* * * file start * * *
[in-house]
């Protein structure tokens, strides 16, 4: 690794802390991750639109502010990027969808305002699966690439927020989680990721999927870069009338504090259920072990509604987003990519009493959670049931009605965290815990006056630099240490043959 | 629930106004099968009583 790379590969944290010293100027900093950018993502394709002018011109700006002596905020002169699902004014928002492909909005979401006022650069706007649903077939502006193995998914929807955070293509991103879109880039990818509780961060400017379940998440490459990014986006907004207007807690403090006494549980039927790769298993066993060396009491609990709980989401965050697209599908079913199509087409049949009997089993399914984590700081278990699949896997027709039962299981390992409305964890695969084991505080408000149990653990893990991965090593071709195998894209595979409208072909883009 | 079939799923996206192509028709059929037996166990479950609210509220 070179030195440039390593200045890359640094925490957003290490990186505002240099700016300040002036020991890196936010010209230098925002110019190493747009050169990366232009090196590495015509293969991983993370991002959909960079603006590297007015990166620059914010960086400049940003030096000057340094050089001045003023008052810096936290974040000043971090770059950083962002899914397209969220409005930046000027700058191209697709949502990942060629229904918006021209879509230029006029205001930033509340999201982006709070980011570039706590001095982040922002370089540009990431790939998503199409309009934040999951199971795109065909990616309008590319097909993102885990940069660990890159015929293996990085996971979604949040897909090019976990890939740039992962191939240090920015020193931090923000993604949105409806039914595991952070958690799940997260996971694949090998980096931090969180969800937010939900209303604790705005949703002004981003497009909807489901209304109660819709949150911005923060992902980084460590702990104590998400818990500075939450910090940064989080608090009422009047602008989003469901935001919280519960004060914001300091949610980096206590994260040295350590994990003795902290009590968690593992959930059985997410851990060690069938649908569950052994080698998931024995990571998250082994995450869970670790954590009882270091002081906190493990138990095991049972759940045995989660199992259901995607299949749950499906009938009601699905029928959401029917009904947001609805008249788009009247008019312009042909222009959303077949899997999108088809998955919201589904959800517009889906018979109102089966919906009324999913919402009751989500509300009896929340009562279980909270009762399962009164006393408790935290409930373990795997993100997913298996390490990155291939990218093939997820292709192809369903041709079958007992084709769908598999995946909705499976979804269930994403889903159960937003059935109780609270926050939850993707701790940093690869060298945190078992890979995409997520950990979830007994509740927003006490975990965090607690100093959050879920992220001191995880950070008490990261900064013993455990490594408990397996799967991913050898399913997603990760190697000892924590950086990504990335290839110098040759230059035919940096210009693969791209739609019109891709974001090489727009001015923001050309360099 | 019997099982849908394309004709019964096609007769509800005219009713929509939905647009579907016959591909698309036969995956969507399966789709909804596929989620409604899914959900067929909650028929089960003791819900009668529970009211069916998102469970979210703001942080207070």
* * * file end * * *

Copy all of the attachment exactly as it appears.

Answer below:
[in-house]
């Protein structure tokens, strides 16, 4: 690794802390991750639109502010990027969808305002699966690439927020989680990721999927870069009338504090259920072990509604987003990519009493959670049931009605965290815990006056630099240490043959 | 629930106004099968009583 790379590969944290010293100027900093950018993502394709002018011109700006002596905020002169699902004014928002492909909005979401006022650069706007649903077939502006193995998914929807955070293509991103879109880039990818509780961060400017379940998440490459990014986006907004207007807690403090006494549980039927790769298993066993060396009491609990709980989401965050697209599908079913199509087409049949009997089993399914984590700081278990699949896997027709039962299981390992409305964890695969084991505080408000149990653990893990991965090593071709195998894209595979409208072909883009 | 079939799923996206192509028709059929037996166990479950609210509220 070179030195440039390593200045890359640094925490957003290490990186505002240099700016300040002036020991890196936010010209230098925002110019190493747009050169990366232009090196590495015509293969991983993370991002959909960079603006590297007015990166620059914010960086400049940003030096000057340094050089001045003023008052810096936290974040000043971090770059950083962002899914397209969220409005930046000027700058191209697709949502990942060629229904918006021209879509230029006029205001930033509340999201982006709070980011570039706590001095982040922002370089540009990431790939998503199409309009934040999951199971795109065909990616309008590319097909993102885990940069660990890159015929293996990085996971979604949040897909090019976990890939740039992962191939240090920015020193931090923000993604949105409806039914595991952070958690799940997260996971694949090998980096931090969180969800937010939900209303604790705005949703002004981003497009909807489901209304109660819709949150911005923060992902980084460590702990104590998400818990500075939450910090940064989080608090009422009047602008989003469901935001919280519960004060914001300091949610980096206590994260040295350590994990003795902290009590968690593992959930059985997410851990060690069938649908569950052994080698998931024995990571998250082994995450869970670790954590009882270091002081906190493990138990095991049972759940045995989660199992259901995607299949749950499906009938009601699905029928959401029917009904947001609805008249788009009247008019312009042909222009959303077949899997999108088809998955919201589904959800517009889906018979109102089966919906009324999913919402009751989500509300009896929340009562279980909270009762399962009164006393408790935290409930373990795997993100997913298996390490990155291939990218093939997820292709192809369903041709079958007992084709769908598999995946909705499976979804269930994403889903159960937003059935109780609270926050939850993707701790940093690869060298945190078992890979995409997520950990979830007994509740927003006490975990965090607690100093959050879920992220001191995880950070008490990261900064013993455990490594408990397996799967991913050898399913997603990760190697000892924590950086990504990335290839110098040759230059035919940096210009693969791209739609019109891709974001090489727009001015923001050309360099 | 019997099982849908394309004709019964096609007769509800005219009713929509939905647009579907016959591909698309036969995956969507399966789709909804596929989620409604899914959900067929909650028929089960003791819900009668529970009211069916998102469970979210703001942080207070």